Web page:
Minnie Miñoso

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Minnie Miñoso [me-NYO-so] (b. November 29, 1922 in Havana [or Matanzas ?], Cuba), born Saturnino Orestes Armas Miñoso Arrieta, is a former star outfielder in Major League Baseball. He had earlier been a standout third baseman in the Negro Leagues, and would later play several seasons in Mexican baseball. He was nicknamed "The Cuban Comet", and in Mexico, "Mr. White --"El Charro Negro". He is one of just two players in major league history to play in five separate decades (1940s-80s), the other being Nick Altrock. With brief appearances with the independent Northern League's St. Paul Saints in 1993 and 2003, Miñoso is the only player to have played professionally in 7 different decades.

Miñoso was signed by the Cleveland Indians as an amateur free agent in 1948. Between 1949 and 1964 he played for the Tribe (1949, 1951, 1958-59), Chicago White Sox (1951-1957, 1960-61, 1964, 1976, 1980), St. Louis Cardinals (1962) and Washington Senators (1963). On May 1, 1951, in a game against the New York Yankees in Comiskey Park, the speedy Miñoso became the first black player to wear a White Sox uniform.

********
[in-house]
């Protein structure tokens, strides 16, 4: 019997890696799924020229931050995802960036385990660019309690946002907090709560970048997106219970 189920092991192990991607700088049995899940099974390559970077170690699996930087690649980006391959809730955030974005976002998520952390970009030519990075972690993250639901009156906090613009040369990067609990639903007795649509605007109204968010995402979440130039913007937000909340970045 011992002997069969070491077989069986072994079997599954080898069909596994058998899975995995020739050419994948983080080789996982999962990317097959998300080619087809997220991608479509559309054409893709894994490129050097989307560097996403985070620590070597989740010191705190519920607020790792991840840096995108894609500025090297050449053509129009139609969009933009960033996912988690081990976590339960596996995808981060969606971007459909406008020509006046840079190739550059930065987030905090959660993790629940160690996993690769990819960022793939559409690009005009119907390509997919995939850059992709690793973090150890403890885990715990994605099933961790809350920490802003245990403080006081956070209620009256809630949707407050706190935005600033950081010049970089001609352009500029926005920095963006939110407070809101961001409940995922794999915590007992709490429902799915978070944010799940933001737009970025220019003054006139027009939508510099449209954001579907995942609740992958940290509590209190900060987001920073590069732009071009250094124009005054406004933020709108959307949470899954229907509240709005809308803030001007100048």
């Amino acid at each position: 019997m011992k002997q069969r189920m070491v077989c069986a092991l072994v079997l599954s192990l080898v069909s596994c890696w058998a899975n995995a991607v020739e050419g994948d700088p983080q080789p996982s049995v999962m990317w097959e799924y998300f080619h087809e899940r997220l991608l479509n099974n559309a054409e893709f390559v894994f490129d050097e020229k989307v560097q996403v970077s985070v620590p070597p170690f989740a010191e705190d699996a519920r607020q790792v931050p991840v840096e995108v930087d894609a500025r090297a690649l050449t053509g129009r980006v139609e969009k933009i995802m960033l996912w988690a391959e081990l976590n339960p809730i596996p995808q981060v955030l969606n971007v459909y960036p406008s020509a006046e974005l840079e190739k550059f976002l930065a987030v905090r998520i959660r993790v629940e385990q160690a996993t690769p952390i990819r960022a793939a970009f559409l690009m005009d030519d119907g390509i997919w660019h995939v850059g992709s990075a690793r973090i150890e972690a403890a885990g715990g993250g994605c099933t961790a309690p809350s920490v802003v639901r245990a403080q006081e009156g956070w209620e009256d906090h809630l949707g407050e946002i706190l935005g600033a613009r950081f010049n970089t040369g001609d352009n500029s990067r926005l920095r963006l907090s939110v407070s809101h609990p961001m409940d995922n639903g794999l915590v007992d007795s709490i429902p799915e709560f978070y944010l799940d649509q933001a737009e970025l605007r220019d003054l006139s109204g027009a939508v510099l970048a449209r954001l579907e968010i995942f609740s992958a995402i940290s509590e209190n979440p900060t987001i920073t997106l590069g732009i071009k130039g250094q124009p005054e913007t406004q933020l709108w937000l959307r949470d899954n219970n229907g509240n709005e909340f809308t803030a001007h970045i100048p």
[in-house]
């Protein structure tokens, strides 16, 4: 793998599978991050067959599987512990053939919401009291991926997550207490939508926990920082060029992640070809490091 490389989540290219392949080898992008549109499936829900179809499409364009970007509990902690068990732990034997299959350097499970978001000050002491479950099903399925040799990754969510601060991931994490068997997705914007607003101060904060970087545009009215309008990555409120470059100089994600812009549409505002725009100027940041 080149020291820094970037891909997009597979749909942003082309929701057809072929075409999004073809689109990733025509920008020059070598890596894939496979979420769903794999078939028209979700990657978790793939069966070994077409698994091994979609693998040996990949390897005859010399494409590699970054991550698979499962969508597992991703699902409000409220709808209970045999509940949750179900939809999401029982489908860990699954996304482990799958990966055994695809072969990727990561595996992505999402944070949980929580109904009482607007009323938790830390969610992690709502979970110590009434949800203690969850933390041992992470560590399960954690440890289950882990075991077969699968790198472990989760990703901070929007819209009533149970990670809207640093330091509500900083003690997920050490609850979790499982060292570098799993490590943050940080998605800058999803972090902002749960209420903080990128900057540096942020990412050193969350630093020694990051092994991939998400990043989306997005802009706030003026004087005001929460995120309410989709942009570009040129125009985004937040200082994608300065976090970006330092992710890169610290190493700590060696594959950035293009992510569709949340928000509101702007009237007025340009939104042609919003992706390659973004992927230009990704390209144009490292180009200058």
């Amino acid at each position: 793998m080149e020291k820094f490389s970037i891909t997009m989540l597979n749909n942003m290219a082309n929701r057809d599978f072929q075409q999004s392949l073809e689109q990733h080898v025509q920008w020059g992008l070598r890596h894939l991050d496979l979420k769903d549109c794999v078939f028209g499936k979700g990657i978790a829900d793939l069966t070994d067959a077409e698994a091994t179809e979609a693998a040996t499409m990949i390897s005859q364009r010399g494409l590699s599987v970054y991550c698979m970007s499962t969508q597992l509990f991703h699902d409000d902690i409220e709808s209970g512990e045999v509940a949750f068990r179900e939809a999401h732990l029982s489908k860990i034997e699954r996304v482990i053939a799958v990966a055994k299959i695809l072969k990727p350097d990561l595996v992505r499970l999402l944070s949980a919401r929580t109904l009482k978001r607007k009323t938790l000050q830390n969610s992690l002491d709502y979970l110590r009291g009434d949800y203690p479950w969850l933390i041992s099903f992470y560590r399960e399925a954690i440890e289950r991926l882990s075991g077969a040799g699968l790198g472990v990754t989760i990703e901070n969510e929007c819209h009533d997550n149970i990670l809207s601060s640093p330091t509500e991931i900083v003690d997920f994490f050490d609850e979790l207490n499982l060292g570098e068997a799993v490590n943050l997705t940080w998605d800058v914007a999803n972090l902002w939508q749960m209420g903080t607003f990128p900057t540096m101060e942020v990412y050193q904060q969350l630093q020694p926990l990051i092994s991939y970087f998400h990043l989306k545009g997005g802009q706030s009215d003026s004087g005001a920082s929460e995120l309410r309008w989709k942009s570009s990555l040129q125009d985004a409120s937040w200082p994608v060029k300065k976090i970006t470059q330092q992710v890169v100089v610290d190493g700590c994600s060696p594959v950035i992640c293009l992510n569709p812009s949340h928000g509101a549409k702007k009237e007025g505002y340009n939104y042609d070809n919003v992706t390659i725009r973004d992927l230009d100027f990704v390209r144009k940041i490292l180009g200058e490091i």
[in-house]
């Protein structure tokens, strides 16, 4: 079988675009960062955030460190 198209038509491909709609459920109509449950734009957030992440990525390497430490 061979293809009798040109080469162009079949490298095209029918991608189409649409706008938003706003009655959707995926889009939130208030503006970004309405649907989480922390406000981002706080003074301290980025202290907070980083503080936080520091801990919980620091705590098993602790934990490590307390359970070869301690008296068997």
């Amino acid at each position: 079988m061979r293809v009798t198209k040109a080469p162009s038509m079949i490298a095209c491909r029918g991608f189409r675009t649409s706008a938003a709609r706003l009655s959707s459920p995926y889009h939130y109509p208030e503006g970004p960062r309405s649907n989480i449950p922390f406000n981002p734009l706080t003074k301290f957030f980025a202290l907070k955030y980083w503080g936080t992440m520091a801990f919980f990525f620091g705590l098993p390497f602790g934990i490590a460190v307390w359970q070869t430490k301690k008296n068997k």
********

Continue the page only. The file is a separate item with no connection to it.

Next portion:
In 1976, after several years playing in Mexico, Miñoso returned to play three games with the White Sox. He picked up one single in eight at bats, becoming the oldest player ever to get a base hit in the major leagues (53); he returned to appear in two more games with the Sox in 1980. His five stints with Chicago cemented his image as a local baseball icon for at least three generations of Chisox fans. When the last game was played at the old Comiskey Park on September 30, 1990, Minoso was invited to present the White Sox lineup card to the umpires in the pregame ceremonies at home plate. He did so while wearing the new uniform debuted by the White Sox that day, his familiar number 9 on the back.

In his major league career, and despite not playing regularly until he was 28, Miñoso hit for a .298 BA, with 186 home runs, 1023 RBI, 1136 runs, 1963 hits, 336 doubles, 83 triples, 205 stolen bases, 814 walks and 192 hit by pitch. His .389 on base percentage and .459 slugging average, combined for a solid .848 OPS, is a clear indication of how valuable a player Miñoso truly was. He is among the players most often identified by people who are asked which player not yet in the Baseball Hall of Fame belongs in it.

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